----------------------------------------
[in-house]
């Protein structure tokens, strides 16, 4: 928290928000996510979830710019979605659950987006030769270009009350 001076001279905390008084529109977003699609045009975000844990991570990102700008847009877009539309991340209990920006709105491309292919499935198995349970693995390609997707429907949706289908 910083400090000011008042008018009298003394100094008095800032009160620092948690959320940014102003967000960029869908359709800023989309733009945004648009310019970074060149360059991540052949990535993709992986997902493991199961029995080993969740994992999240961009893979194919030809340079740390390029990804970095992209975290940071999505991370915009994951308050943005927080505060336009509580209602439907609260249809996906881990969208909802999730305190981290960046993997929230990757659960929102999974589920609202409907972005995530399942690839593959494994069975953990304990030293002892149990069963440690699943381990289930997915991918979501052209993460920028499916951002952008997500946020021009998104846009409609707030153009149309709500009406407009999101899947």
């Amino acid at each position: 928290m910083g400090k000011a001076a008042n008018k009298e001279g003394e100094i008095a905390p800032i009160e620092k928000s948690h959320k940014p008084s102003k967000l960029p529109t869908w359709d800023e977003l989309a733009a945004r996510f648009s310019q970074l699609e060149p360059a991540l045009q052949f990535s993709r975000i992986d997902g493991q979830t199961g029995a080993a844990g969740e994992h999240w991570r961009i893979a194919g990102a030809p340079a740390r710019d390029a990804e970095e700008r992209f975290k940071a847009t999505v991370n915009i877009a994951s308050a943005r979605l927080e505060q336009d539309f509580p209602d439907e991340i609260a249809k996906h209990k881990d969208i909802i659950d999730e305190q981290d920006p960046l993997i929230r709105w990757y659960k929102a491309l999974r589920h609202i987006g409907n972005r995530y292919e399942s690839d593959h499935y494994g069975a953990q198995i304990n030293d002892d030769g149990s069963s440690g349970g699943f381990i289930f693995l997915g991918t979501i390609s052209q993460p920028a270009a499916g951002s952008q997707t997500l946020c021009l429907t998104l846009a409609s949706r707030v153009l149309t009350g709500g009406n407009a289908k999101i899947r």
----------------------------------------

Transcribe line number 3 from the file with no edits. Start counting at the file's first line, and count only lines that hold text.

């Amino acid at each position: 928290m910083g400090k000011a001076a008042n008018k009298e001279g003394e100094i008095a905390p800032i009160e620092k928000s948690h959320k940014p008084s102003k967000l960029p529109t869908w359709d800023e977003l989309a733009a945004r996510f648009s310019q970074l699609e060149p360059a991540l045009q052949f990535s993709r975000i992986d997902g493991q979830t199961g029995a080993a844990g969740e994992h999240w991570r961009i893979a194919g990102a030809p340079a740390r710019d390029a990804e970095e700008r992209f975290k940071a847009t999505v991370n915009i877009a994951s308050a943005r979605l927080e505060q336009d539309f509580p209602d439907e991340i609260a249809k996906h209990k881990d969208i909802i659950d999730e305190q981290d920006p960046l993997i929230r709105w990757y659960k929102a491309l999974r589920h609202i987006g409907n972005r995530y292919e399942s690839d593959h499935y494994g069975a953990q198995i304990n030293d002892d030769g149990s069963s440690g349970g699943f381990i289930f693995l997915g991918t979501i390609s052209q993460p920028a270009a499916g951002s952008q997707t997500l946020c021009l429907t998104l846009a409609s949706r707030v153009l149309t009350g709500g009406n407009a289908k999101i899947r």